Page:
Achievement Profile: Steve Walters
Adapting to the Changing World of English and ELT
Steve Walters is an academic director at the Norwich Institue
for Language Education (NILE). He has done teacher training in
more than 20 countries, and was instrumental in starting the
RSA (now UCLES) Certificate in TEFL, as well as being its first
Chief Examiner. Mr. Walters recently shared insights from his
ELT career in this interview with the ESL MiniConference Online.
Some Steve Walters links:
Norwich Institute for Language Education (www.nile-elt.com)
, Heinemann (1995)
Teaching Practice Handbook
, with Richard Gower and Diane Phillips
University of Cambridge Local Examinations Syndicate
An ESL MiniConference Online interview
with Steve Walters:
What is your main ESL activity now? What are your
principal projects, and what is on the back burner?
Almost all of my working time is spent in relation to some
aspect of teacher education/development. NILE, which is probably
both the smallest and the largest teacher development organisation in
the UK, occupies almost all of my working time, and quite
a lot of my non-working time as well. It's the smallest
most of the year round because there are 5 or 6 of us
planning and recruiting for the courses we run in the UK and
Dublin in the January-February period and in the June-September
period. Of course, outside these periods we have consultants
travelling to different countries doing in-country work
as well. When we are running courses in the summer,
then we expand up to 25 consultants working with us on
courses for teachers from around the world.. This is particularly
demanding as all of our consultants are respected, published
professionals. The summer often turns into, for the consultants
and for us, a period of demanding, interesting, professional
development, and that's outside the classroom work. So,
teacher education/development and how to make it most effective
is always at the forefront of my mind.
Outside of NILE, I have been trying to rethink my approach
to the classroom. This has been partially prompted by two
activities which dominate, or rather have dominated (I have
just about got used to the sentence "I USED TO BE a triathlete")
my ex-work life: physical (usually competitive) individual
sports, and music. I have long been thinking how they have come
to be important in my life, how I have learned the skills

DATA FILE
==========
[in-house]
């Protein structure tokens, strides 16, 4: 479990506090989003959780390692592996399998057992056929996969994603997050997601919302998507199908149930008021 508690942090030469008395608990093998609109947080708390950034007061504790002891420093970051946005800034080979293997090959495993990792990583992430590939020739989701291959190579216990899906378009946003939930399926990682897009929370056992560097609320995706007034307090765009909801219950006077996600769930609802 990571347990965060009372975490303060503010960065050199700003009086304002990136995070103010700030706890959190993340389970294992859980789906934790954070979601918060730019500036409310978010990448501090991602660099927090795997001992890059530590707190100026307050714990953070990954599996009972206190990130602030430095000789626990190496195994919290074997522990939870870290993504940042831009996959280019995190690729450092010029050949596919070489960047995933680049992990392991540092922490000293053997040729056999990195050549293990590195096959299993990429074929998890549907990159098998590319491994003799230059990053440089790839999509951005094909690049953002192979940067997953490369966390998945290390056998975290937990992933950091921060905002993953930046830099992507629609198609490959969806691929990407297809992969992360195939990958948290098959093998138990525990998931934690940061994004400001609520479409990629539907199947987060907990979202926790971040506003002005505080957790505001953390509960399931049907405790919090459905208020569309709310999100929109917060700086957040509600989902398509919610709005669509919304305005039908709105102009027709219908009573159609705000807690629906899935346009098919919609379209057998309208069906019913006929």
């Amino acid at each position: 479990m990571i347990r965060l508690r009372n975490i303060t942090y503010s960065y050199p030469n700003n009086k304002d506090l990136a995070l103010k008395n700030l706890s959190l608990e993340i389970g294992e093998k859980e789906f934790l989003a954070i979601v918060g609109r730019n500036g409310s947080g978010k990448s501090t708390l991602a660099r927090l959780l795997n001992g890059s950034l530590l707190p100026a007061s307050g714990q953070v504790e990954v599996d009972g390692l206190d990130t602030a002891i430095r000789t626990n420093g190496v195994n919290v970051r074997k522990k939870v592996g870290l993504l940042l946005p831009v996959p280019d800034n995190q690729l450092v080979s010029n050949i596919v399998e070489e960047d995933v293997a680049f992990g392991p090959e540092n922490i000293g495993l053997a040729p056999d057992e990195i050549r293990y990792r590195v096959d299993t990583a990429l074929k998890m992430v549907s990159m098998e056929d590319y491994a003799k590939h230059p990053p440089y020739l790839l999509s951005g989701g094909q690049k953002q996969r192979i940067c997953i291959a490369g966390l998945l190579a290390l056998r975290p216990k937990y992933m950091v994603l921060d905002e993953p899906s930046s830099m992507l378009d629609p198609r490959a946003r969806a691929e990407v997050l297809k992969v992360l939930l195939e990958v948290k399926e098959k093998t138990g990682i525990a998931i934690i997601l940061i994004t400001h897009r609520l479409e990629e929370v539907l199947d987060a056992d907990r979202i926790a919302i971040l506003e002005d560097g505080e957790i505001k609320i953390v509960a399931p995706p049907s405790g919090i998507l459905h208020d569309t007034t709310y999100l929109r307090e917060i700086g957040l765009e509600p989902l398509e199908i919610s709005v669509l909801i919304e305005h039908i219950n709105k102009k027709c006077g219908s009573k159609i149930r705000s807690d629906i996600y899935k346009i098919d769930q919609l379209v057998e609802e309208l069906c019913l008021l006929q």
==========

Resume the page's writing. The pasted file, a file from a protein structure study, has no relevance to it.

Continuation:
I have, and how that contrasts with what I have been taught.
I believe there is a fair amount of mileage in exploring how
people learn/are taught in other areas. I've been considering
a few music lessons that I have been having recently, where
the emphasis is on me doing the practice outside the class, not
inside, as is so often the case, with the British attitude to
EFL at least. It's also made me question the parallels between
scales and harmonies (broadly the structure and grammar rules
of music) and improvisations (at the extreme, the witty
conversations of a good conversationalist). Do we expect
students to produce conversations (the improvisations) too
early or should we be concentrating on the scales and structure
earlier.... A series of thoughts to be continued. I have also
had other thoughts about parallels with playing instruments
(i.e. the physical skills rather than the aural ones of playing
music), learning advanced driving skills and so on... All activities
which can be seen at a number of different levels, for example
in terms of driving, the level of driving a car sufficiently
safely to pass a driving test compared to the level of a World
Rally Championship driver who pilots a care at apparently
insane speeds on loose gravel.
How did you start your ESL career? Who influenced
your decision? What were some important formative
experiences in the early stages of your development?
Like an awful lot of UK people of my age, purely by accident.
A friend left his flat in Norwich and his job at a local language
school. I took over both and was unqualified for the job at least.
I then went on shortly after that to what was then a standard